What would be your first thought if I told you that there have been sightings of a “mysterious floating jellyfish” in Toronto? A new fish tank at the Ripley’s Aquarium? Perhaps the Royal Ontario Museum has welcomed another travelling exhibit?
On April 12, 2012, a witness reported that they had seen what looked to be a giant jellyfish swimming through the sky above Toronto. “This thing came down from above the clouds, slowly descending for about a minute before I began filming,” said the witness, who posted their home video of the Jellyfish on the UFO Sightings Daily website. Some sources have claimed this may be a possible cryptid, joining the likes of the Sasquatch and Ogopogo. It certainly begs the question, could this creature or phenomena be supernatural in nature? The eyewitness believes that they caught sight of a space creature. Not only did they watch as it floated down from the clouds, but the statement posted with the video described seeing “eyeballs” and “tentacles” on the object. Dare I say, this sounds a little fishy?
The First Flying Jellyfish
It turns out that this incident isn’t the first time a Flying Jellyfish has been reported. Known by many names including, “Space Jellyfish”, “Aerial Jellyfish”, “Atmospheric Jellyfish”, and sometimes even “Space Squid”, reports of jellyfish-like UFOs have been made since the 1970s. The first documented case of a Flying Jellyfish was witnessed by hundreds as it floated above the city of Petrozavodsk, Russia on September 20, 1977. An article published in the local newspaper announced to the public that,
“… An intensely radiant ‘star’ which looked like a shining jellyfish, stood above Petrozavodsk. It moved slowly towards Petrozavodsk, throwing rays of light on the city. There were thousands of beams and it looked like heavy rain. A little later, the beaming came to an end, the source of light changed its brightness and moved towards Onezskoe lake. On the horizon were grey clouds, and when the object went into these, a number of semicircles and circles of pink light appeared. The manifestation lasted 10 to 12 minutes.“
Many people living in the area were quite concerned for their safety. Over a thousand letters were sent to Russian authorities questioning whether or not it was safe to stay in Petrozavodsk. Panic quickly spread amongst the townspeople who feared they were going to be turned into jelly themselves. The authorities who received the letters weren’t too keen on the commotion the “Jellyfish” sighting was causing, so they confiscated every single letter and forbade any further references to the topic, leaving the case to be investigated by scientists in secret. They admitted whatever was going on was some kind of atmospheric phenomenon but wouldn’t clarify other than to confirm it wasn’t extraterrestrial.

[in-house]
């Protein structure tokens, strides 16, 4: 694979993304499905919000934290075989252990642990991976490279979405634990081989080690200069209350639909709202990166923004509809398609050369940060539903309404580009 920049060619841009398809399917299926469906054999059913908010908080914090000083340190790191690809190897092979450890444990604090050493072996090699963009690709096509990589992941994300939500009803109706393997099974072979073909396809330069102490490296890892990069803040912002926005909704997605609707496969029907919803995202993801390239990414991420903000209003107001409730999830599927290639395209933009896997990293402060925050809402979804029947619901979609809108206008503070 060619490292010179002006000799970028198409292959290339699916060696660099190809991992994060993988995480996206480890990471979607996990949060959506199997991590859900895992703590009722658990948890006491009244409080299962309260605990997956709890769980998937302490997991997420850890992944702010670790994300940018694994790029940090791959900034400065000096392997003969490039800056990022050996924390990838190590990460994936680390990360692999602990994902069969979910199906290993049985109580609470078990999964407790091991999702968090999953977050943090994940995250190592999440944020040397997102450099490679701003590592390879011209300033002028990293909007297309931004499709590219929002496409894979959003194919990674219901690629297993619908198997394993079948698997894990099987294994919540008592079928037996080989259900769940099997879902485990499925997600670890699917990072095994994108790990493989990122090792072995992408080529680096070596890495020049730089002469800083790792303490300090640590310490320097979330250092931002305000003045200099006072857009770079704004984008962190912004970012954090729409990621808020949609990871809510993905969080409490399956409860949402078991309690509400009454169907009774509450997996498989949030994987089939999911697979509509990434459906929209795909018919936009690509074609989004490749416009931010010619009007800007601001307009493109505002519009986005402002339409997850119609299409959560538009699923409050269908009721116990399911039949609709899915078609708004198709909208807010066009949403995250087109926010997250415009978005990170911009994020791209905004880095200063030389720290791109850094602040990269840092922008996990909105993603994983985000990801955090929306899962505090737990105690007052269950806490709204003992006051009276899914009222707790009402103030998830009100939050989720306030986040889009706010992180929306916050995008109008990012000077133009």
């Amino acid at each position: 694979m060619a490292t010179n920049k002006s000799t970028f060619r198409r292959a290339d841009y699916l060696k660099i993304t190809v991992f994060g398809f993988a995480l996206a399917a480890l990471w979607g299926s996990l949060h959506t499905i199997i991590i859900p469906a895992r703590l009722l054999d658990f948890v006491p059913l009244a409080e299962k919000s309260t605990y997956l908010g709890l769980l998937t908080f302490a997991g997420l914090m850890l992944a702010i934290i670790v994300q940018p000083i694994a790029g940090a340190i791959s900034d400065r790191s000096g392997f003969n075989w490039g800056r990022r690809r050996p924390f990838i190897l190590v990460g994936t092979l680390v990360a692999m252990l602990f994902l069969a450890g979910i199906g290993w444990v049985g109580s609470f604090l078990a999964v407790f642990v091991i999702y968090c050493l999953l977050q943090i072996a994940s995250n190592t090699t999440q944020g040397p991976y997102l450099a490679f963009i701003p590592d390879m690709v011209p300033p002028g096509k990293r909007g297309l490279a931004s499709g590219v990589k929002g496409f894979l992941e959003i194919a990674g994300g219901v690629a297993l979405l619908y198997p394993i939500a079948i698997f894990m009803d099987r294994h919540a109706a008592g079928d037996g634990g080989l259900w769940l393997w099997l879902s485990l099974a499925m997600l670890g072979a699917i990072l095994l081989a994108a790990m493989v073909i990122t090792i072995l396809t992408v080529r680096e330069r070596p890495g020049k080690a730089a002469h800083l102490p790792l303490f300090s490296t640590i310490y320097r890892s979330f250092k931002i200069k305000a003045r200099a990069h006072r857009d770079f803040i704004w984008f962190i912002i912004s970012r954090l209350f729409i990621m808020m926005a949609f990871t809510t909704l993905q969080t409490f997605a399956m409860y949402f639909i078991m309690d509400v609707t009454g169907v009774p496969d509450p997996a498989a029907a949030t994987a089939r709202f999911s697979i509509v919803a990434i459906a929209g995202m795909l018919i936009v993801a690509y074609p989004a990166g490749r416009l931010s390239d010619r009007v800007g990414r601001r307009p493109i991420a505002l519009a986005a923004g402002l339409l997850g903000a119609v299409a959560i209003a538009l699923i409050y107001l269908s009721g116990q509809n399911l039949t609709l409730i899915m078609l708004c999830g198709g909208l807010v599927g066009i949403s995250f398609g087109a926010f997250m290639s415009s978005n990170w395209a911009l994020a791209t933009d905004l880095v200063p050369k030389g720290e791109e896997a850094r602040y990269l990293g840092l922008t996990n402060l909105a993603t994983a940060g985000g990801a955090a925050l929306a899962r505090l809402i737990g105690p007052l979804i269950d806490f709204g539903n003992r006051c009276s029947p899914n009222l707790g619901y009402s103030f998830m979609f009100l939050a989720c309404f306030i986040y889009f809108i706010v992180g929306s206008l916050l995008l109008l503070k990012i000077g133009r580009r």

Over the next few decades, more Space Jellyfish would be reported across the world. From the Qing Xian Flying Jellyfish that was spotted over China in 1998, to the more recent sighting of the Dutch Flying Jellyfish over the Netherlands in 2015, it seems there is no shortage of Sky Squid floating around in the Earth’s atmosphere.
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What is a “Flying Jellyfish”?
Our trusty internet know-all Wikipedia tells us that a Space Jellyfish, also known sometimes as a Jellyfish UFO or Rocket Jellyfish, is a phenomenon caused by sunlight reflecting off the gases that are emitted when a rocket launches during the early morning or evening twilight hours. This means that whoever is lucky enough to catch a glimpse of a UFO Jelly is in darkness on the Earth, while the exhaust plumes that form the jellyfish are in direct sunlight. It’s how the Space Jelly gets its distinct appearance.
The “Twilight Effect” is the scientific name for this phenomenon. Space experts used it to explain why the SpaceX Falcon 9 launch on December 22, 2017, coincided with an abundance of UFO reports. That same evening, #alien was trending all over social media.
Was There a Rocket Launch on April 12, 2012?
When it comes to pinning down if a rocket could have caused the Toronto Flying Jellyfish, there is only one recorded launch on April 12, 2012, but there are some details about it that just don’t add up. The rocket was launched from North Korea, on the other side of the world. How could it have been seen by anyone in Toronto? The most concerning detail though, is that the rocket launch failed. Even if by some miracle, the contrails could be seen in a country over 10,000 kilometres away, the rocket exploded shortly after blasting off and fell to the ocean in pieces, just west of the Korean Peninsula. Could a rocket that never made it into orbit in North Korea be seen as a Floating Jellyfish in Canada? It doesn’t sound very likely. Could it have been some other top-secret launch or equipment testing? It is a possibility, but almost impossible to verify.
If we can’t pinpoint any one rocket launch matching the date the Toronto Jelly sighting happened, that leaves us sitting with an ongoing mystery. Maybe it’s not the mesmerizing light show of the Twilight Effect after all. UFOlogist Christopher Rutkowski is no stranger to unidentified objects flying in the Great North’s skies. He is one of our country’s experts on the subject and says that UFO sightings in Canada are actually a lot more common than most people realize. In an article posted on CBC.ca, Rutkowski mentions that there are “about 1,000 UFO reports filed in Canada every year.” With those statistics in mind, perhaps the idea of seeing any sort of UFO isn’t that far out of the ordinary.
Even if the unsolved mystery of Toronto’s Flying Jellyfish does eventually get “solved”, I personally like the idea of a monstrous jellyfish bouncing around in the atmosphere keeping watch over the city. In any case, you may want to keep your eyes on the skies.
Written & Researched by
Haunted Walk Tour Guide & Spooky Content Creator